My mother has lifted me up through life -- to see heroes, stars, history and the world.
On March 1, 1962, my mother, Lila Martin Smith, took me and the rest of the family to Manhattan for a ticker-tape parade.
We were a nation on the cusp of a new frontier, space. The men and women who were the visionaries of this frontier had endured the Great Depression and a world war. They had done without, and learned to live with rationing and loss. They built and rebuilt this nation. They were ready to lift their children onto their shoulders and say, "See! See our future!"
I was one of those children. I was allowed to skip school to celebrate the first man to orbit the Earth. Never did I feel as awed by the majesty of Manhattan as on that day.
A few years later, in 1965, my mom and I waited at the crest of the hill at Brookside Elementary School in Baldwin in the wee hours of a dawning day to see the Ikeya Seki comet, whose tail swept across the dawning sky.
We waited with bated breath for the comet's tail to light up our sky, but a fog rolled in on puffy lavender clouds and obscured our view. Nevertheless, I will never forget waiting, my mother and me, wrapped in blankets at the crest of the hill, to be amazed by our universe.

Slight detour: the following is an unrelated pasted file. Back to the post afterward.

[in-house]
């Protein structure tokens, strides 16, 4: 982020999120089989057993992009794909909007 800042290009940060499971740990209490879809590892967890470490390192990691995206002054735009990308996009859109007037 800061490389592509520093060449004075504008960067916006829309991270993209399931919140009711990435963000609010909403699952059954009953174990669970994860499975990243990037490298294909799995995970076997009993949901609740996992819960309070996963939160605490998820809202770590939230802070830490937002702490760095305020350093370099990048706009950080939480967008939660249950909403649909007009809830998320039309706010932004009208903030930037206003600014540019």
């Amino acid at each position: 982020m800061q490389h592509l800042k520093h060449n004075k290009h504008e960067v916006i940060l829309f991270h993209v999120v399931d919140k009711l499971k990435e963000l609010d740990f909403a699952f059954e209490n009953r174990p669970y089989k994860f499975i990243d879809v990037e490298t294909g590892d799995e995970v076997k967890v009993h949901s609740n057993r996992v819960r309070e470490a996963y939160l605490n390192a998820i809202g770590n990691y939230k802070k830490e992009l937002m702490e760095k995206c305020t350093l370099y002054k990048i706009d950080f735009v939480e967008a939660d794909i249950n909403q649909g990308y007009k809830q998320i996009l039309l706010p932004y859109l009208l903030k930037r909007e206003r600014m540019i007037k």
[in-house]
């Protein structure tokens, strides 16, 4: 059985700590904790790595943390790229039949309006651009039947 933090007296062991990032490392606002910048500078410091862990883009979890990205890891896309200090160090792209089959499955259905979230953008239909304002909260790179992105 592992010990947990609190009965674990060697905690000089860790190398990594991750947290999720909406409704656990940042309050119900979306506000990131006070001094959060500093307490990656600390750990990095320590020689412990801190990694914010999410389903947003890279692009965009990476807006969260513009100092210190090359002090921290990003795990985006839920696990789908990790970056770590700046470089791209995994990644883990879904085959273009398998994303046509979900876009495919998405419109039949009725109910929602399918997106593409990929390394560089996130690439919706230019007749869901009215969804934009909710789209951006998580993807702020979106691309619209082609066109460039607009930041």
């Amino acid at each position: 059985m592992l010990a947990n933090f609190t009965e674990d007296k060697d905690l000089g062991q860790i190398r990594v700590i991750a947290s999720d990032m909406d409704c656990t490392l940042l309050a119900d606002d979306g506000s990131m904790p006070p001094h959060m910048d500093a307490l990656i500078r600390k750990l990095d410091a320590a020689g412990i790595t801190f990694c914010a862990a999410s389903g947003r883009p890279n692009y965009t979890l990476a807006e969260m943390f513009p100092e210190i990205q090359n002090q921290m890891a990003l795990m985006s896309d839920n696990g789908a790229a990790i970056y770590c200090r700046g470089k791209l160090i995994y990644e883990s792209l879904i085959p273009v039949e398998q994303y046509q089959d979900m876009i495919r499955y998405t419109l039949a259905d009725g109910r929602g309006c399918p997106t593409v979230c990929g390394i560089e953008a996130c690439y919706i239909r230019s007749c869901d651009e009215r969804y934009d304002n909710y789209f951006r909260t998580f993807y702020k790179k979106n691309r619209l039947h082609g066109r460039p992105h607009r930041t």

My mother taught her children -- Susan, Leslie, Gary and me -- everything she loved, from learning Broadway musical scores to quietly watching a sunset at Point Lookout.
She taught me how to walk, and how to dance.
She taught me how to dive into a wave at Jones Beach and held me as the swell lifted us.
She taught me how to float and how to look across the vast ocean at the curvature of the planet, knowing there will always be a dawn.
"Lift me up!" I said. "And let me see!"
And my mother lifted me on the shoulders of her love, she the visionary of bright futures, and I the child.
And on this Mother's Day, and her 90th birthday on May 20, I thank her -- and can only hope I have done the same for my children.
Reader Dana Lynn Zotter lives in Holbrook.